On a recent Sunday evening, most of my church’s pews were already filled when I arrived. I directed my children to an open spot on the right side of the sanctuary and sat down just as the prelude began. A church member leaned over my shoulder from her place in the row behind me. “Wow!” she whispered in mock surprise. “You’re coming over to our side!”
She had a point. Since arriving at my church two years ago, I have sat in the fourth row from the front on the left side nearly every Sunday. My kids meet me there if we get separated after coffee time, and church people leave notes and casserole dishes on that row because they know I’ll be there to get them.
Whether it’s a courtside sports bench, a desk in the classroom, or a pew in church, people routinely sit in the same places. In every church I’ve been part of—from a 3,000-member downtown church in the Deep South to a small congregation in Pennsylvania farm country—members tend to pick their seats and stick with them, sometimes for generations. I have my spot, and other people have theirs. We may joke about “our assigned seats” with half-guilty smiles, but we seldom switch places. That fourth row on the left just feels right.
With Easter Sunday approaching, and attendance numbers at our churches likely to swell to their highest all year, some of us may find ourselves temporarily going over to the other side. But we’ll likely be back in our usual spot the next week, and that’s not a bad thing. Why? My seat in church is more than just a thoughtless habit. Rather, it is the physical place where I link myself to the church and proclaim my intention to be a regular worshiper there.
At the turn of the (20th) century, one parish magazine argued against the then-common practice of seat allocation but also conceded that “if the taking of a seat represents a desire to link oneself definitely to the church, and is a proclamation that one intends to be a regular worshiper, and so one would wish always to find a place awaiting one, then that is well.”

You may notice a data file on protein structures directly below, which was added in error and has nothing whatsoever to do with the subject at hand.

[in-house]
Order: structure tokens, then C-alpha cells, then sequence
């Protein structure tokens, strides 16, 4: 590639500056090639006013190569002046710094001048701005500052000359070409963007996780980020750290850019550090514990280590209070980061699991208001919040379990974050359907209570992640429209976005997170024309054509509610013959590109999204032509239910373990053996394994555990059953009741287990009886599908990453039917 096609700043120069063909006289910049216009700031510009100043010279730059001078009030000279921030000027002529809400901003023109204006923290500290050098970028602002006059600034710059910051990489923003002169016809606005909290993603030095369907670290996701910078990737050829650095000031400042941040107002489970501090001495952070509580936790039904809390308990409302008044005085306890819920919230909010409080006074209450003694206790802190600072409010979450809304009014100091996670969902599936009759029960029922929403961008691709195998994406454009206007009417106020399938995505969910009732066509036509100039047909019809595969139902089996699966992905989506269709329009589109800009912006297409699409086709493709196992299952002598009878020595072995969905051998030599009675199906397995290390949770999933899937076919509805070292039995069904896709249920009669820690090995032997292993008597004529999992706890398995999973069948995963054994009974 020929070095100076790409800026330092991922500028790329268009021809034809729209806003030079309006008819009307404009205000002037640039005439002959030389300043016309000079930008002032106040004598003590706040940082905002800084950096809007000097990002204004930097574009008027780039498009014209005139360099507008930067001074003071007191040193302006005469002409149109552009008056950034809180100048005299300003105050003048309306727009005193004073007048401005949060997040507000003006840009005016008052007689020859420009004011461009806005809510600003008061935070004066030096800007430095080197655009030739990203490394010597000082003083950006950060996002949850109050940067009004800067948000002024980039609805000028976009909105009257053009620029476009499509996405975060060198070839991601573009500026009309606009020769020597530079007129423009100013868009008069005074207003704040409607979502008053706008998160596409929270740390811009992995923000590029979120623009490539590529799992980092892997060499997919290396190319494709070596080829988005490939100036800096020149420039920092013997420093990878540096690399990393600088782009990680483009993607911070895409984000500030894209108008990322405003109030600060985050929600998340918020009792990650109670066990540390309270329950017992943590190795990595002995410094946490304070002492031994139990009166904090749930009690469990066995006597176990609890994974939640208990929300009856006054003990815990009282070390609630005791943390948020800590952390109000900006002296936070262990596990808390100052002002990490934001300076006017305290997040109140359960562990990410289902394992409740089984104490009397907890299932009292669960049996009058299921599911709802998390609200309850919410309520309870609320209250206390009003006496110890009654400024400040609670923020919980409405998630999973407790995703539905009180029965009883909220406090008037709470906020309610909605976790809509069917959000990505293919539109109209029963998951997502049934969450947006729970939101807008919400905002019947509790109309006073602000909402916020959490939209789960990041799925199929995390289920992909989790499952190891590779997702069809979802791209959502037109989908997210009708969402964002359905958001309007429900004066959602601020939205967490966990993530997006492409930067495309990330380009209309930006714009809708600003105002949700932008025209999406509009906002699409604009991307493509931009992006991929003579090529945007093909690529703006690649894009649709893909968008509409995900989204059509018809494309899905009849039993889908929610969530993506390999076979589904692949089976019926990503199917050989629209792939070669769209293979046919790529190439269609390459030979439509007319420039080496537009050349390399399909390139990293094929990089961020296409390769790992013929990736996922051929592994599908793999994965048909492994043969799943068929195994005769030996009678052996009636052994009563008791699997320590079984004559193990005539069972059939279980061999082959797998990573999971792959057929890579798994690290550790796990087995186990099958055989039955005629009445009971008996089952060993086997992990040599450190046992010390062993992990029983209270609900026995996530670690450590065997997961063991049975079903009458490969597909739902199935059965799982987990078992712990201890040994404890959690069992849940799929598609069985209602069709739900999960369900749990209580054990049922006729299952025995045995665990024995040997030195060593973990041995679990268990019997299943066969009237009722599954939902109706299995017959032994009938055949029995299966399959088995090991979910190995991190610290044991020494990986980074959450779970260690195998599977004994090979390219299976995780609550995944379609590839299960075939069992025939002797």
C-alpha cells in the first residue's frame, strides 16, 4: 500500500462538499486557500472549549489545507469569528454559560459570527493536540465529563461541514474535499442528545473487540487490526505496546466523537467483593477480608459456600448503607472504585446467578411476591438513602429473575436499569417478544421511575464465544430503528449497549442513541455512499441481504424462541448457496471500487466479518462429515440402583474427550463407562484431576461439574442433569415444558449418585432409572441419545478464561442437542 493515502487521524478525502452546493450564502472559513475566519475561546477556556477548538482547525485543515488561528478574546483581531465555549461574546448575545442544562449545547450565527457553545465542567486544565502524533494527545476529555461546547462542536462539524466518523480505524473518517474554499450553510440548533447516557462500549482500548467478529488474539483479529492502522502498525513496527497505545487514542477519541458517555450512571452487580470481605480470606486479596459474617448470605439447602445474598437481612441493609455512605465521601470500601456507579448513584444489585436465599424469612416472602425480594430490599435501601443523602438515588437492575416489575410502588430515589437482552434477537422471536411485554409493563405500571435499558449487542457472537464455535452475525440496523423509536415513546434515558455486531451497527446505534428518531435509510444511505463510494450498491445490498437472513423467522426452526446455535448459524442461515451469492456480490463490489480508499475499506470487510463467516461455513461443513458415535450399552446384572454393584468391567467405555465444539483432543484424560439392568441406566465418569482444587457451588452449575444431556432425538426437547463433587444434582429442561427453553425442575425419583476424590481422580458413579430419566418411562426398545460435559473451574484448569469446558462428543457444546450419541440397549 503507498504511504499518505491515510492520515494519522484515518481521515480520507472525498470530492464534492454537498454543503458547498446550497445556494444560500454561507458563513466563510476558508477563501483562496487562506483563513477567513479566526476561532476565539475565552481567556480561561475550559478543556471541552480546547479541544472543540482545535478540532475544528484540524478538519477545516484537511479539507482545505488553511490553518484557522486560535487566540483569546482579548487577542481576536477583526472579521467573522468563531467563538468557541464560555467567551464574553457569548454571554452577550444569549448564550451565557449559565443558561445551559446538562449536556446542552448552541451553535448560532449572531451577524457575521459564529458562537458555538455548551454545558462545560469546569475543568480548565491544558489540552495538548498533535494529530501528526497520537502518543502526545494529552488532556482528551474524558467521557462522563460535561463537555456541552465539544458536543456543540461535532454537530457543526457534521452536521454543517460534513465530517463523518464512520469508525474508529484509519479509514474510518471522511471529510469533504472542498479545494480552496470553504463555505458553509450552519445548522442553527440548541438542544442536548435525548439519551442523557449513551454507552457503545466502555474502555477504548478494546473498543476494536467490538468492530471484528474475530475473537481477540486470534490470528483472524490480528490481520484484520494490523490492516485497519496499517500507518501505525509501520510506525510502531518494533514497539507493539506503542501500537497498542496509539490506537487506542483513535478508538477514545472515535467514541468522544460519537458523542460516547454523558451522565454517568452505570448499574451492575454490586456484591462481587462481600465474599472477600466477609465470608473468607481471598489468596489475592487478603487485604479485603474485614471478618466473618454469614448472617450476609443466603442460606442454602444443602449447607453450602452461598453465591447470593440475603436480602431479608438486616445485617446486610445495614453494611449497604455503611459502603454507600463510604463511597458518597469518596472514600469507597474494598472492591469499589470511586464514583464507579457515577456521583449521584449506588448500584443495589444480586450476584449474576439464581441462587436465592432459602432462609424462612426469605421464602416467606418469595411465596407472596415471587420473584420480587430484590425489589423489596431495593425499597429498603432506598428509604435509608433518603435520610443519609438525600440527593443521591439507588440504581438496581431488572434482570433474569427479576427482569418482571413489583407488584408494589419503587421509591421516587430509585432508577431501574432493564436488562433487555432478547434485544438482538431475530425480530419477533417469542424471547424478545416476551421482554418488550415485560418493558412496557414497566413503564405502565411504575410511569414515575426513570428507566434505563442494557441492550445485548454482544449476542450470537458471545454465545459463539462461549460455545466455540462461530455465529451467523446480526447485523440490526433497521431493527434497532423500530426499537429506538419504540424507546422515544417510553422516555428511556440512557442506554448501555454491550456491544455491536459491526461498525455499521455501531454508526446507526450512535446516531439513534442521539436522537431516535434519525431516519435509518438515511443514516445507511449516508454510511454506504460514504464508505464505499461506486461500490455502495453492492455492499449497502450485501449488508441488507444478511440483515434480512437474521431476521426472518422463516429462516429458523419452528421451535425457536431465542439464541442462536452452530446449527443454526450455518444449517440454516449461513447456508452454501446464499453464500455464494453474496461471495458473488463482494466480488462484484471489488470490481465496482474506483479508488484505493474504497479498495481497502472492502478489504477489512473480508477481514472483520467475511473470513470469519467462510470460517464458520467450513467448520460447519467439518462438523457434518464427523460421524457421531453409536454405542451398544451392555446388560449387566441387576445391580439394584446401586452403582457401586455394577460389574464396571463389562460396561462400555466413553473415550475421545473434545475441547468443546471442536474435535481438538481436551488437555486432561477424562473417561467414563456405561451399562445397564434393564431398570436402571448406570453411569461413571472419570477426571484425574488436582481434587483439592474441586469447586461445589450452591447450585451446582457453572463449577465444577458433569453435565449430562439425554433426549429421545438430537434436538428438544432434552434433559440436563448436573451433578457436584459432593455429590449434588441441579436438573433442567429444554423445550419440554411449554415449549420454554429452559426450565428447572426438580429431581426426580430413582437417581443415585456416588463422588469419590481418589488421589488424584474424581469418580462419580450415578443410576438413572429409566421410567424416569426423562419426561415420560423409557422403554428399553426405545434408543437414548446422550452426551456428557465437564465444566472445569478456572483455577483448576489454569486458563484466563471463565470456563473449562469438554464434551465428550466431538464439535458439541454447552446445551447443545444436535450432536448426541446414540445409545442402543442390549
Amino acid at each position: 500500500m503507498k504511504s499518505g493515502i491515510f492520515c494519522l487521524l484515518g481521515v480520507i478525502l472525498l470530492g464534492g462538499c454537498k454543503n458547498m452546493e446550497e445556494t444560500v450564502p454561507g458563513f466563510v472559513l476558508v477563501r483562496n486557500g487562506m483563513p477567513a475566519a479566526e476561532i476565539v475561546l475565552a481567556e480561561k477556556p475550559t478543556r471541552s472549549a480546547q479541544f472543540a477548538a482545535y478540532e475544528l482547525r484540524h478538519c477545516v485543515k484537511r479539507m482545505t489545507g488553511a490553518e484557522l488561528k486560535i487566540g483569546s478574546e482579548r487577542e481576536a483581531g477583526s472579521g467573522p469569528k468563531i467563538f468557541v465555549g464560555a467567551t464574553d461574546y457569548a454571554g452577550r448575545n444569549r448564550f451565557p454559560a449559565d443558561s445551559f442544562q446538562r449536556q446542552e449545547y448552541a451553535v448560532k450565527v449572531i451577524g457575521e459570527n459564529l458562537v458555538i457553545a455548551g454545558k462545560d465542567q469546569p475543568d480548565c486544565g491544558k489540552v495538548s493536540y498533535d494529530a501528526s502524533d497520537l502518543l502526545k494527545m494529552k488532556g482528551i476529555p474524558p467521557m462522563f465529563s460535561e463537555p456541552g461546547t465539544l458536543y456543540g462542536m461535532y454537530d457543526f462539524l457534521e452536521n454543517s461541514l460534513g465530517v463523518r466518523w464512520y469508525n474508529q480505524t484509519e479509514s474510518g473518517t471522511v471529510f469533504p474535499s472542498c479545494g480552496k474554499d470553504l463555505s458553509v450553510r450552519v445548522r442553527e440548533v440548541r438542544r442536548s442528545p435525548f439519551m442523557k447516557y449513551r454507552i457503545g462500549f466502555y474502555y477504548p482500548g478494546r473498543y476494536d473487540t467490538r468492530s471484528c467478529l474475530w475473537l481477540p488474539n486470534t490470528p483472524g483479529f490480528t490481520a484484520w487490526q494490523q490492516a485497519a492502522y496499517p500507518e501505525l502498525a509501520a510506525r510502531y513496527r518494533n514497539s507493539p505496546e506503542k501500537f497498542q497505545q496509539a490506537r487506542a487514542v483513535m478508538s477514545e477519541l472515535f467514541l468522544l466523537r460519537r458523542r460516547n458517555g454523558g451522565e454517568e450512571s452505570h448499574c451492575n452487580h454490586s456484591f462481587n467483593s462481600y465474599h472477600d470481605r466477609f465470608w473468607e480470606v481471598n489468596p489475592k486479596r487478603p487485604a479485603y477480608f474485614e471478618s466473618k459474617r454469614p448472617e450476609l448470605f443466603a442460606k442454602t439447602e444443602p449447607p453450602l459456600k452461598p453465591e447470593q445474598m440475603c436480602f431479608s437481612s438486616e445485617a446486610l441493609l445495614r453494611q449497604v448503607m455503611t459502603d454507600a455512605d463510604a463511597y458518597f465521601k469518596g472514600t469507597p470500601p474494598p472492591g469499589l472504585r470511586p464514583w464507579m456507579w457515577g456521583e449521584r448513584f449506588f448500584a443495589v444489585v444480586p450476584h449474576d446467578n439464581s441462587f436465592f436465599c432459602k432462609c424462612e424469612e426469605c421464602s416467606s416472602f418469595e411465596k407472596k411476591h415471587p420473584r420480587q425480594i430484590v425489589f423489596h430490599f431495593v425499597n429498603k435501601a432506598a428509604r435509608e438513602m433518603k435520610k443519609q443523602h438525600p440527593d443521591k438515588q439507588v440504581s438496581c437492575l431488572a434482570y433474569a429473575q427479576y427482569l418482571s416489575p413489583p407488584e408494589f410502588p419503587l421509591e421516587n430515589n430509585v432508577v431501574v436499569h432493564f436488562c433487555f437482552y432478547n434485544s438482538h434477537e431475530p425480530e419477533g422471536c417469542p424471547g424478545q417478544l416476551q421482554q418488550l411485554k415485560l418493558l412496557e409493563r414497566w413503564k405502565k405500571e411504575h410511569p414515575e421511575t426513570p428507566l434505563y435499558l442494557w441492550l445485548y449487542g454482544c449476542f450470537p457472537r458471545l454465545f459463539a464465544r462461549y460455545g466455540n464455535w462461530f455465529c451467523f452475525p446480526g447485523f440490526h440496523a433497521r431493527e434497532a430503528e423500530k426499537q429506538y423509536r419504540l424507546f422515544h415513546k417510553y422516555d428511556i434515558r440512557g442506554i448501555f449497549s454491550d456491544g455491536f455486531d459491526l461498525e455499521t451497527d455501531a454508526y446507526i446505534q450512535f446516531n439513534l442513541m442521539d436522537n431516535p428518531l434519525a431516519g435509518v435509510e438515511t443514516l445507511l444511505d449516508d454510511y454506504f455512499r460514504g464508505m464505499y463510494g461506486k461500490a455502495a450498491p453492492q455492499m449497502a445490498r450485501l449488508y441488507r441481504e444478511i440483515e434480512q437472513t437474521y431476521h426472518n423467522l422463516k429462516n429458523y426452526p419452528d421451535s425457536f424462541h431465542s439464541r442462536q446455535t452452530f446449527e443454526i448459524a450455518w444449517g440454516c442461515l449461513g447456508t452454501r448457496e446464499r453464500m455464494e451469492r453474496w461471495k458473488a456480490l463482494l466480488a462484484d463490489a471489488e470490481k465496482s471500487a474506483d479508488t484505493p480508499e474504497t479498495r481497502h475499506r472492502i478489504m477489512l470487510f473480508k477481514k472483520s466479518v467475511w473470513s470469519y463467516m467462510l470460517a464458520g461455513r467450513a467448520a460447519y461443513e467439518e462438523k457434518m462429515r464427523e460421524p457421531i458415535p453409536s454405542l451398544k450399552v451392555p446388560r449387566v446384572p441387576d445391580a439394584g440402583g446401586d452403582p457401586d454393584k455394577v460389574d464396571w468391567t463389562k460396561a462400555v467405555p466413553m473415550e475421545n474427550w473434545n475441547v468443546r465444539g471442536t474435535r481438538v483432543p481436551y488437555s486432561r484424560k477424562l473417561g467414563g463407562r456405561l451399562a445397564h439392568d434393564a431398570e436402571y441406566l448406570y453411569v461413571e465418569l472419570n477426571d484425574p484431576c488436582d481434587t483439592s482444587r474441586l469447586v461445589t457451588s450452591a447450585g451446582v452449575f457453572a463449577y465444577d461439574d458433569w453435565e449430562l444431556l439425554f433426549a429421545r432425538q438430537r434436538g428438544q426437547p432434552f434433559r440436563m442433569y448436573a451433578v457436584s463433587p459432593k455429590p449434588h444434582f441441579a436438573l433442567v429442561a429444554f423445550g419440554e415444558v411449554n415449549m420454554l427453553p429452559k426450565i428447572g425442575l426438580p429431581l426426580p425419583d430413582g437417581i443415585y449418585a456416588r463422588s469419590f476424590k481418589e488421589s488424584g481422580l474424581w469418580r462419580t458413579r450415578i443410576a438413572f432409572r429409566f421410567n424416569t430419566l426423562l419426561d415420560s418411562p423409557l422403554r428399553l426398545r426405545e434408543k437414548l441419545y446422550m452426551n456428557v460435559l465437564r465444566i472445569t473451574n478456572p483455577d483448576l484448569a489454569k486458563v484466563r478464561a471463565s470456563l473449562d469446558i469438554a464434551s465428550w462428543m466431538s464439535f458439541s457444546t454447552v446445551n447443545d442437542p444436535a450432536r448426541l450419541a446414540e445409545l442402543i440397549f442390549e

In other words: The space we regularly inhabit on Sunday is a sign of our desire to be both bodily and spiritually committed to the local church.
Historically, church buildings didn’t always have pews or chairs. According to doctoral research from John Charles Bennett at the University of Birmingham, Anglo-Saxon churches typically had just a few three-legged stools for the use of elderly or infirm attendees who could not stand for the length of the service. Later, from the 13th to the 15th centuries, benches and stalls became more common. These were usually privately constructed by church members who wanted to insure themselves a seat in church without having to bring stools or mats from home. If a medieval Christian referred to “my pew,” she probably meant it literally.
In the following centuries, American and British churches installed seating throughout the building. These church-owned pews or benches were then rented (or “let”) to individuals and families. This became the primary means of funding the church’s operating costs. As historian Charles D. Cashdollar notes, prices for particular seats were determined by the perceived desirability of their location—with front and aisle seats fetching the highest amounts—though nearly all churches also had less expensive and free seats available for those who could not pay.